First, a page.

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Can employers use targeted job ads to recruit applicants? A recent CBC investigation investigation revealed that many employers use ad settings that discriminate against some potential hires.

WHO USES TARGETED FACEBOOK JOB ADS?

In fact, since 2017 nearly 100 Canadian employers targeted employees in a specific age range. CBC discovered 16 ads targeted based on gender. Employers using the demographic targeting function included Seneca college, the Canadian Coast Guard, Elections Canada and other public employers. Big corporate players like Ikea and Canadian Tire also used the function.

While Facebook has come under fire for permitting these practices, for now only U.S. users will be barred from placing ads that discriminate through targeting.

ARE TARGETED FACEBOOK JOB ADS ILLEGAL?

That depends.

Canadian law sometimes allows discrimination. For example, employers who are participating in a special youth employment program might be allowed to target young people with their ads (see our post on
affirmative action to learn more). Similarly, a women’s shelter might be able to target women if gender is a real job requirement for the role. And, employers who provide personal support workers may legitimately need employees of a particular gender due to legal client preferences.

As far as we know, no Canadian court or human rights tribunal has ever considered whether targeted job ads are against the law.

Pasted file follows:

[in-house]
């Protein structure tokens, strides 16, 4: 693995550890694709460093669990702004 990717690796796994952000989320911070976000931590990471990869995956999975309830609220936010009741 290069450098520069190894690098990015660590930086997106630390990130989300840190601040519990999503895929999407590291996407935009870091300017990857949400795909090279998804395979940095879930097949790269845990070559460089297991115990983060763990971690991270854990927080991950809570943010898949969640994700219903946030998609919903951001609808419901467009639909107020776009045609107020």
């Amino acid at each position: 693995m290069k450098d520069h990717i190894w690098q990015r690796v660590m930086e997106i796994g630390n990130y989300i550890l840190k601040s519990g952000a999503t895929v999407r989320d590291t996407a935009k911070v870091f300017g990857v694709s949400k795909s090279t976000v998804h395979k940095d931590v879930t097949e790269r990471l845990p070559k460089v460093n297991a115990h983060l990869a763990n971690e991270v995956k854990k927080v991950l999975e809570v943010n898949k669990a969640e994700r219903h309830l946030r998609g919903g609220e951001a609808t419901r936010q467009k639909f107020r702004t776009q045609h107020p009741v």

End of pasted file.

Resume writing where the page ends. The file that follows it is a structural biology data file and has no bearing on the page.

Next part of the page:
However, for most employers and most positions this is dangerous territory.

In Ontario, the Human Rights Code makes it illegal to discriminate against employees (or prospective employees) based on race, ancestry, place of origin, colour, ethnic origin, citizenship, creed, sex, sexual orientation, gender identity, gender expression, age, record of offences, marital status, family status or disability.

In addition, the Human Rights Code bans “announced intention to discriminate”. This rule is applied in cases where an employer’s job ad says things like “strong men wanted” or “office girl needed” without a solid justification. This rule could mean trouble even if the announcement is made via subtle targeting.

Other provinces and federally regulated workplaces are covered by similar laws. And, government employers are under additional obligations under section 15 of the Canadian Charter of Rights and Freedoms.

WHAT HAPPENS TO EMPLOYERS WHOSE FACEBOOK JOB ADS DISCRIMINATE?

Employers who violate the Code in their recruitment process can face a Human Rights Application for damages including lost income and damages for injury to job applicants’ dignity.

Unfortunately for job applicants, it can be hard to prove discriminatory recruitment or hiring practices. You rarely know who else has applied or been interviewed for a position. And hiring is a pretty subjective practice at most employers.

Even when job applicants are successful in proving discrimination, they often don’t see huge damage awards.

For example, in one case an employer asked an interviewee how old she was and then didn’t hire her. She received just $1,815 in lost income and $15,000 in general damages for age discrimination, even though the employer didn’t participate in the hearing.